Trillium Response trains soldiers in harsh winter conditions
Photos submitted by the Canadian Army
Canadian Ranger Sgt. Victor Rickard of Moose Factory teaches soldiers about basic snow machine maintainence.
Photos submitted by the Canadian Army 14.
Residents in the Moosonee-Cochrane region likely saw a flurry of military activity during the week of Feb. 11-21.
Contingents from the Canadian army, the Royal Canadian Air Force and the Canadian Rangers took part in Exercise Trillium Response, an annual field training exercise aimed at developing and maintaining the armed forces’ capability and expertise to conduct various operations in remote areas and austere conditions.
This year’s exercise focused on a “defense of Canada” scenario in the region.
“It was a joint exercise for us, designed to give challenging scenarios for soldiers and the air force while testing our command and control, as well as logistics support in extreme winter conditions,” Chief of Staff Col. Jennie Carignan said.
More than 1,450 soldiers were deployed, including elements from two mechanized brigades and the air force.
Eighteen Canadian Rangers from Kashechewan, Fort Albany, Moose Factory and Constance Lake also took part in the exercise.
“We try to get Rangers from the communities that are close the area of operation because they know their area very well,” Carignan said.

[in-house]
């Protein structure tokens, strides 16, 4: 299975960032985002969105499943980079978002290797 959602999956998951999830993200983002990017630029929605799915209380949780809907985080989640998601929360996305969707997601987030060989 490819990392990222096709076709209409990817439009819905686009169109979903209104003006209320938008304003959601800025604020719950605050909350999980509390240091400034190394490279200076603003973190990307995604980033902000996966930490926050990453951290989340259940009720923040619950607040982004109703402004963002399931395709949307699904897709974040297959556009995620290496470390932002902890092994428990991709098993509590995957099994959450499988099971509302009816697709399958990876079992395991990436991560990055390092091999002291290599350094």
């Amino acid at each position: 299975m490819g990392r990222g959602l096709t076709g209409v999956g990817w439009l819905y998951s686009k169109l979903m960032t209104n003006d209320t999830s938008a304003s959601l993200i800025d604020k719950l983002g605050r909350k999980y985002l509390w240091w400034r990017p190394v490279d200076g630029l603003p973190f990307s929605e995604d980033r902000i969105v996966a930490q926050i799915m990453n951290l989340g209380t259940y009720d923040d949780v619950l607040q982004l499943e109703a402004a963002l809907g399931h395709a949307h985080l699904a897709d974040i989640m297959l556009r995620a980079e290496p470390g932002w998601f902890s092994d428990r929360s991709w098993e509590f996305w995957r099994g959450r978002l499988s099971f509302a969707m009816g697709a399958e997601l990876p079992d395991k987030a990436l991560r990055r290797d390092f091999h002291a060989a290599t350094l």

The exercise involved various scenarios, including a reported plane crash outside of Cochrane. Residents also saw paratroopers jump from aircrafts.
The Canadian Forces released media advisories and had community consultations prior to the exercise to notify the public about the presence of military personnel, vehicles and aircraft in the region. This included a public service announcement that a high volume of Canadian Forces vehicles would be travelling on Highway 11 and 634 from Otter Rapids to Cochrane on Feb. 22.
Exercise Trillium Response is held in a different region each year, and is selected based on the scenarios and objectives.
This year, Carignan said the Canadian Armed Forces had been operating in Afghanistan for 10 years and needed to refresh their winter skills.
The Moosonee-Cochrane region offered aspects that met their criteria.
“The region offered a great setup for that as well as long lines of distance, which was 250 kilometres long,” she said.
As commander of the exercise, Carignan was pleased with the result.
“We had a good turnout and the opportunity to test our abilities and we’re extremely happy with how this turned out,” she said.
Carignan wanted to extend a public thank you to all communities that were involved.
“There’s no way we could have done this with out their support,” she said.
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